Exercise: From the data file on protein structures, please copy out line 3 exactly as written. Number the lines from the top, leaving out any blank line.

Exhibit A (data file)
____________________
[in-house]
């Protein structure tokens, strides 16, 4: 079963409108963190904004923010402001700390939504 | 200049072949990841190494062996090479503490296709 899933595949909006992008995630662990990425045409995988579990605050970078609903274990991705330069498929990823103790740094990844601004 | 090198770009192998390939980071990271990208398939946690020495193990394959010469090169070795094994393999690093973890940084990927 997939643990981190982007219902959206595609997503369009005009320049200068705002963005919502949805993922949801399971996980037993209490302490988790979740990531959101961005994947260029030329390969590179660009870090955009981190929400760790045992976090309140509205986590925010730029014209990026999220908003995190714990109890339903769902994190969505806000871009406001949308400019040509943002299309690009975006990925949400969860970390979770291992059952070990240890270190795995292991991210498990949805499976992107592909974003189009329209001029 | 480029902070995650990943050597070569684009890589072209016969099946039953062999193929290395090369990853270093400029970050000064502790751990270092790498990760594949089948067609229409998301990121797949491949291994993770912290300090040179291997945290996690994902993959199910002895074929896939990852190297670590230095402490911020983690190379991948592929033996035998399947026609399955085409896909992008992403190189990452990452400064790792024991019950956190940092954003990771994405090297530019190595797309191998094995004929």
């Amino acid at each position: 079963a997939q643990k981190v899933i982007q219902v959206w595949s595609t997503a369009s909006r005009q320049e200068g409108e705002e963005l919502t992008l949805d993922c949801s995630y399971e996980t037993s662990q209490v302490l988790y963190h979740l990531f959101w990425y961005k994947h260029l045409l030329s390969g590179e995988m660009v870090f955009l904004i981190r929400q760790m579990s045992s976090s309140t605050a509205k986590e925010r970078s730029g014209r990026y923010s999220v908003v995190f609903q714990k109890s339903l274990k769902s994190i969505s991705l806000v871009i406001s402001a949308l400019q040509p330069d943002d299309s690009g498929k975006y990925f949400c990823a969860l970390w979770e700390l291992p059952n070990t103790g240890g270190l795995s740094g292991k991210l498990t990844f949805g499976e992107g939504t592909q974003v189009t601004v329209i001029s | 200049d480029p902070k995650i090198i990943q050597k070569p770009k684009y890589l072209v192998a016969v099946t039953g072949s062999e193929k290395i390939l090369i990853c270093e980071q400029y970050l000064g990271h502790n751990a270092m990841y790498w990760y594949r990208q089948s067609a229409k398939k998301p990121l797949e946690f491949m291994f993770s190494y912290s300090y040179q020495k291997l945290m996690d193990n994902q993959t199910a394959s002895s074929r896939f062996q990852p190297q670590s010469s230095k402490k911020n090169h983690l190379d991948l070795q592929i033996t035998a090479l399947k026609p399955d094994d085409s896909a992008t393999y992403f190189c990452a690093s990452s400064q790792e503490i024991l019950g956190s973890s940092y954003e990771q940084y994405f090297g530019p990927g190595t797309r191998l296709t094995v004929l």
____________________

């Amino acid at each position: 079963a997939q643990k981190v899933i982007q219902v959206w595949s595609t997503a369009s909006r005009q320049e200068g409108e705002e963005l919502t992008l949805d993922c949801s995630y399971e996980t037993s662990q209490v302490l988790y963190h979740l990531f959101w990425y961005k994947h260029l045409l030329s390969g590179e995988m660009v870090f955009l904004i981190r929400q760790m579990s045992s976090s309140t605050a509205k986590e925010r970078s730029g014209r990026y923010s999220v908003v995190f609903q714990k109890s339903l274990k769902s994190i969505s991705l806000v871009i406001s402001a949308l400019q040509p330069d943002d299309s690009g498929k975006y990925f949400c990823a969860l970390w979770e700390l291992p059952n070990t103790g240890g270190l795995s740094g292991k991210l498990t990844f949805g499976e992107g939504t592909q974003v189009t601004v329209i001029s | 200049d480029p902070k995650i090198i990943q050597k070569p770009k684009y890589l072209v192998a016969v099946t039953g072949s062999e193929k290395i390939l090369i990853c270093e980071q400029y970050l000064g990271h502790n751990a270092m990841y790498w990760y594949r990208q089948s067609a229409k398939k998301p990121l797949e946690f491949m291994f993770s190494y912290s300090y040179q020495k291997l945290m996690d193990n994902q993959t199910a394959s002895s074929r896939f062996q990852p190297q670590s010469s230095k402490k911020n090169h983690l190379d991948l070795q592929i033996t035998a090479l399947k026609p399955d094994d085409s896909a992008t393999y992403f190189c990452a690093s990452s400064q790792e503490i024991l019950g956190s973890s940092y954003e990771q940084y994405f090297g530019p990927g190595t797309r191998l296709t094995v004929l």